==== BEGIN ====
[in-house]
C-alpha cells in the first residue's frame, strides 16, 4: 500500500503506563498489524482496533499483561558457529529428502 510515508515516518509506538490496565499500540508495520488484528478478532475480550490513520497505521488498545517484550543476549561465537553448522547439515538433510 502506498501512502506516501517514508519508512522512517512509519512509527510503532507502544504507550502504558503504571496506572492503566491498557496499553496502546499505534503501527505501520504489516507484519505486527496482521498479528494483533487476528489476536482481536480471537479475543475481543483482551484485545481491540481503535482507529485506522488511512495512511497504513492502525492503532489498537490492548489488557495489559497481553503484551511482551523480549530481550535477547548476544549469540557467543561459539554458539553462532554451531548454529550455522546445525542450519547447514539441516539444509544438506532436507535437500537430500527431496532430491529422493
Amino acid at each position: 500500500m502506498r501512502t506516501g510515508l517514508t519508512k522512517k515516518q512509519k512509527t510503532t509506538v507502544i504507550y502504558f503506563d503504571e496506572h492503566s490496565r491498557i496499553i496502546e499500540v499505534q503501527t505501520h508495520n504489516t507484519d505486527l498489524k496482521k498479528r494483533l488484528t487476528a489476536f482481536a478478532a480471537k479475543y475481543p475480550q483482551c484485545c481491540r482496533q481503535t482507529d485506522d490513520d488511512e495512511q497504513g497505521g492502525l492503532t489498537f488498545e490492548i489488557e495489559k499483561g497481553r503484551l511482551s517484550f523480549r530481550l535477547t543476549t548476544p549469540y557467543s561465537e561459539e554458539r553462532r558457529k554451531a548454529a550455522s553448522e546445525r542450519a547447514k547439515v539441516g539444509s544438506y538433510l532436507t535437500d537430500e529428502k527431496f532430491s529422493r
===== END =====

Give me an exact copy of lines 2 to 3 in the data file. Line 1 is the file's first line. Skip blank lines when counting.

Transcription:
C-alpha cells in the first residue's frame, strides 16, 4: 500500500503506563498489524482496533499483561558457529529428502 510515508515516518509506538490496565499500540508495520488484528478478532475480550490513520497505521488498545517484550543476549561465537553448522547439515538433510 502506498501512502506516501517514508519508512522512517512509519512509527510503532507502544504507550502504558503504571496506572492503566491498557496499553496502546499505534503501527505501520504489516507484519505486527496482521498479528494483533487476528489476536482481536480471537479475543475481543483482551484485545481491540481503535482507529485506522488511512495512511497504513492502525492503532489498537490492548489488557495489559497481553503484551511482551523480549530481550535477547548476544549469540557467543561459539554458539553462532554451531548454529550455522546445525542450519547447514539441516539444509544438506532436507535437500537430500527431496532430491529422493
Amino acid at each position: 500500500m502506498r501512502t506516501g510515508l517514508t519508512k522512517k515516518q512509519k512509527t510503532t509506538v507502544i504507550y502504558f503506563d503504571e496506572h492503566s490496565r491498557i496499553i496502546e499500540v499505534q503501527t505501520h508495520n504489516t507484519d505486527l498489524k496482521k498479528r494483533l488484528t487476528a489476536f482481536a478478532a480471537k479475543y475481543p475480550q483482551c484485545c481491540r482496533q481503535t482507529d485506522d490513520d488511512e495512511q497504513g497505521g492502525l492503532t489498537f488498545e490492548i489488557e495489559k499483561g497481553r503484551l511482551s517484550f523480549r530481550l535477547t543476549t548476544p549469540y557467543s561465537e561459539e554458539r553462532r558457529k554451531a548454529a550455522s553448522e546445525r542450519a547447514k547439515v539441516g539444509s544438506y538433510l532436507t535437500d537430500e529428502k527431496f532430491s529422493r